During the hegemonic reign of the Soviet Union, none of its states went to war with each other either. Yet, there is no one claiming that communist dictatorships don’t go to war with each other, and thus communist dictatorships are the best option for peace. There are also a few interesting conflicts between democracies to consider. These include the Turkish invasion of Cyprus, the Yugoslav Wars, the war between Ecuador and Peru, the war between India and Pakistan, and the war between Israel and Lebanon.
Democratic peace theory also assumes that democracy is the only solution to peace and that non-democratic entities are not peaceful. Yet, this does not account for nations that were not democratic, but also had peaceful and liberal policies. There were numerous pre-war monarchies that were definitely not dictatorships and had more peaceful policies than democracies of the time. Consider the Habsburg reign of Germany and Austria, or the multicultural Ottoman Empire. It is also worth noting that Lenin and Stalin were certainly more democratic than Czar Nicholas II, and Hitler was more democratic than Kaiser Wilhelm II or Kaiser Franz Joseph.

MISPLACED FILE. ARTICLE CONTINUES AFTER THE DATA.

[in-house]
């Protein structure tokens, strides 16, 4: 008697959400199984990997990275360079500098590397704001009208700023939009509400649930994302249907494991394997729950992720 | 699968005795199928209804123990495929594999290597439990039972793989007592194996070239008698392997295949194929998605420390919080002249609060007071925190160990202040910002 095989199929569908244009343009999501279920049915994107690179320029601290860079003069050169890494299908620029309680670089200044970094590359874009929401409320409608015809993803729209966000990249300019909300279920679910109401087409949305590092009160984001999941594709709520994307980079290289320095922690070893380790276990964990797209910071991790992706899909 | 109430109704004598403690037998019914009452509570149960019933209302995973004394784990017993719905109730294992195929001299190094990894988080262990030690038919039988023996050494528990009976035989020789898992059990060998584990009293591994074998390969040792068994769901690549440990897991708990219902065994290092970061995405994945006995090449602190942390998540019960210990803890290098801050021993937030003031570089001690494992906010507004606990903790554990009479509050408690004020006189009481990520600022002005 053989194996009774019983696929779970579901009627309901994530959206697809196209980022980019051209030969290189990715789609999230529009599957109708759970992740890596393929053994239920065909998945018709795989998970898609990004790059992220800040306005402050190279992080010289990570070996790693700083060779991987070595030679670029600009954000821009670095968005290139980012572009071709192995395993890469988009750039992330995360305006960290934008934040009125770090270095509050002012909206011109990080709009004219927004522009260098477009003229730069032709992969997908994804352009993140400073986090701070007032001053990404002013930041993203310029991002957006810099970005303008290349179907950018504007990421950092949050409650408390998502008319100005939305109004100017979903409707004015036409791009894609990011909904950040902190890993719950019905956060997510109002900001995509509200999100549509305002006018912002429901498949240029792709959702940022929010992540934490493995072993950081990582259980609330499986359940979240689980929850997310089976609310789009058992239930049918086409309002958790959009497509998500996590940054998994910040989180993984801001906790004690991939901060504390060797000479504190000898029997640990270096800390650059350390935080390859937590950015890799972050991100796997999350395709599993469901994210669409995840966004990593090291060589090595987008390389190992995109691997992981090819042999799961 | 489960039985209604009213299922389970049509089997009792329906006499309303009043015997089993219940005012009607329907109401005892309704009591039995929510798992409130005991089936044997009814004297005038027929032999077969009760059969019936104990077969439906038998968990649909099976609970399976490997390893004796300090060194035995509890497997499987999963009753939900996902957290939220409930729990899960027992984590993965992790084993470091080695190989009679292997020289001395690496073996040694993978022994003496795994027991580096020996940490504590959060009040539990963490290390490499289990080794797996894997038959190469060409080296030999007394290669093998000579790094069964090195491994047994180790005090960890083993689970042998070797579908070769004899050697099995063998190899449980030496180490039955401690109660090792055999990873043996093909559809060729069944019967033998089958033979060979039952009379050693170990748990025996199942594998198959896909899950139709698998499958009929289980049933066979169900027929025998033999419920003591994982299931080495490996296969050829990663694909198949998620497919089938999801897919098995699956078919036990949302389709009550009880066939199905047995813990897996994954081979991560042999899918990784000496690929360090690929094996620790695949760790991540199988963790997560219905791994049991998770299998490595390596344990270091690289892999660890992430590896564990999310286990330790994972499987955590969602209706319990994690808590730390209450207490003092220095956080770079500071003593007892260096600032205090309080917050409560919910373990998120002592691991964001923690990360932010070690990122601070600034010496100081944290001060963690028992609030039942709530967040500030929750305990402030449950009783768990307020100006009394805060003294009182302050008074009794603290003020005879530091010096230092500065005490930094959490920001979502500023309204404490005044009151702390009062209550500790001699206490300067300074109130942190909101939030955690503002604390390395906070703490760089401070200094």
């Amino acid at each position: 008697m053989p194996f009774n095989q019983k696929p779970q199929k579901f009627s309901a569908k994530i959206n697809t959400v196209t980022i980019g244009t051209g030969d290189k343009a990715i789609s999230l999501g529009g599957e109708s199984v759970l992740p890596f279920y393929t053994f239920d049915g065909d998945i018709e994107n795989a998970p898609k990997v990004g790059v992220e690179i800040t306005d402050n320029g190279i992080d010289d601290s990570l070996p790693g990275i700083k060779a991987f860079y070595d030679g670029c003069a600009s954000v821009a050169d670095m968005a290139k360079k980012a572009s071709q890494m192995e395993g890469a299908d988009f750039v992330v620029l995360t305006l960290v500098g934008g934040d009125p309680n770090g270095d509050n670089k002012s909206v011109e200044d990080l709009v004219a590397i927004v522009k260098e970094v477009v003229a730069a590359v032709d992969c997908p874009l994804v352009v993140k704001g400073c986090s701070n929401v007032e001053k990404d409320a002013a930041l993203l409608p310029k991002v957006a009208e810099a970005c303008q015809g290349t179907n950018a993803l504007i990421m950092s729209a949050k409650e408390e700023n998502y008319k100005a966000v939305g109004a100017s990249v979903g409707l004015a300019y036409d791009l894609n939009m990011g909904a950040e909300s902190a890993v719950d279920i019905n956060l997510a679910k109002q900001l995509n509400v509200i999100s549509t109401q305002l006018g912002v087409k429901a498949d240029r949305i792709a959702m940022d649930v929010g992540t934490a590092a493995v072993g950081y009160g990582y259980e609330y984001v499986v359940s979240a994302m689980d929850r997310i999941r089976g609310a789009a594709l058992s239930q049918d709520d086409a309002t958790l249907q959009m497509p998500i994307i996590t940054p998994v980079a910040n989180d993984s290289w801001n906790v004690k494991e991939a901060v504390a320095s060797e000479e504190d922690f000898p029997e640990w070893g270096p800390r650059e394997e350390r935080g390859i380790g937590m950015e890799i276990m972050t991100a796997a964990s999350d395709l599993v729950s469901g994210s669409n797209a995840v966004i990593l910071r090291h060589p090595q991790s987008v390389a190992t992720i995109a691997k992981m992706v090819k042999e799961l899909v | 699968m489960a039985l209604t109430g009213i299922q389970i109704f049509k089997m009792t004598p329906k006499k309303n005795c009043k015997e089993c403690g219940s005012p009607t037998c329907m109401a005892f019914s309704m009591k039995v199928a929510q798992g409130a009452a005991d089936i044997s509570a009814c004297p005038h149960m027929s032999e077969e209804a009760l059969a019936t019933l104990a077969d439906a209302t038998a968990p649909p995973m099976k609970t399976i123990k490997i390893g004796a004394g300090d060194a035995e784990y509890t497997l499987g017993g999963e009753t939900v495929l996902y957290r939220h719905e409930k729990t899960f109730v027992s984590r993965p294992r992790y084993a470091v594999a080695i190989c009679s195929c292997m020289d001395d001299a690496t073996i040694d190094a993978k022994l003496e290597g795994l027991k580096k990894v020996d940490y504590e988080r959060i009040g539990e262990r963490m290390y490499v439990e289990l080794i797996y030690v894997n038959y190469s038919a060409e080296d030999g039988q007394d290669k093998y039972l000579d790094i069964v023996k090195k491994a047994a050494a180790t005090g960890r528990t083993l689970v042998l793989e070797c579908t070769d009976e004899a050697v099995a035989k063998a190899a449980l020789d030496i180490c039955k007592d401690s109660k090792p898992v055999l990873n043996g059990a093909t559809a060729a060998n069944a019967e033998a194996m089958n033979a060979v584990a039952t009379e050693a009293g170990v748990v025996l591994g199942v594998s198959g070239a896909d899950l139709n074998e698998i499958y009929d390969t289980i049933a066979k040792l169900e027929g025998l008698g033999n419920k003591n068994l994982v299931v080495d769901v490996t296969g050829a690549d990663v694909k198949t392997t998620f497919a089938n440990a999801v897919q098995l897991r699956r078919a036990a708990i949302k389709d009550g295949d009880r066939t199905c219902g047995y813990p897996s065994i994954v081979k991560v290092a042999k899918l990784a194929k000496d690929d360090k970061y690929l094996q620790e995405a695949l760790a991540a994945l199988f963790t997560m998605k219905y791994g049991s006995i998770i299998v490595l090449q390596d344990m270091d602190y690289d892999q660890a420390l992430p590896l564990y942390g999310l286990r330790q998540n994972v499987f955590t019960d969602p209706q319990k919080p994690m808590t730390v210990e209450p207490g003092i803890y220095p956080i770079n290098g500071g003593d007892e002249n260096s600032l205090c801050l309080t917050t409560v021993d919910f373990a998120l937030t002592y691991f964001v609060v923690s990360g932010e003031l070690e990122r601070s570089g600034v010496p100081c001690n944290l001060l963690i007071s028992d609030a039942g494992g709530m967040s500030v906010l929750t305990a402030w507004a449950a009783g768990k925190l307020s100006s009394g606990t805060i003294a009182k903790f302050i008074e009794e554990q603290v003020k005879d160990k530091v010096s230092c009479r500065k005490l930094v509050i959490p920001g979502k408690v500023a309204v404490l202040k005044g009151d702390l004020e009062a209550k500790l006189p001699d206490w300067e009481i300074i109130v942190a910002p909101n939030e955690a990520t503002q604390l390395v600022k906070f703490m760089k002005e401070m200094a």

It seems that democracies these days are in a state of perpetual war. After all, it is easy to create demons to fight when the public is spooked into giving up more of their freedoms and financial resources for security. For democracies, the endless supply of public funding lines the pockets of politicians and the military-industrial complex. With no incentive for peace, how can advocates for democracy claim we are better off in such a system? Rather than democratic peace theory, it should be called justified war theory.
Finally, managing a many government system is difficult. Democracy is the worst tool for such a job since most voters lack the knowledge, expertise, or have done the research to make sound decisions. It would be akin to performing open heart surgery by voting. It would be a horrible idea to let voters decide how a doctor should proceed with the surgery. The patient will surely perish as a result. Similar consequences can be expected when attempting to manage a government system.
This essay is an excerpt from my book, Private Property, Law, and the State, which provides a concise and rigorous presentation of property rights theory and the roots of morality.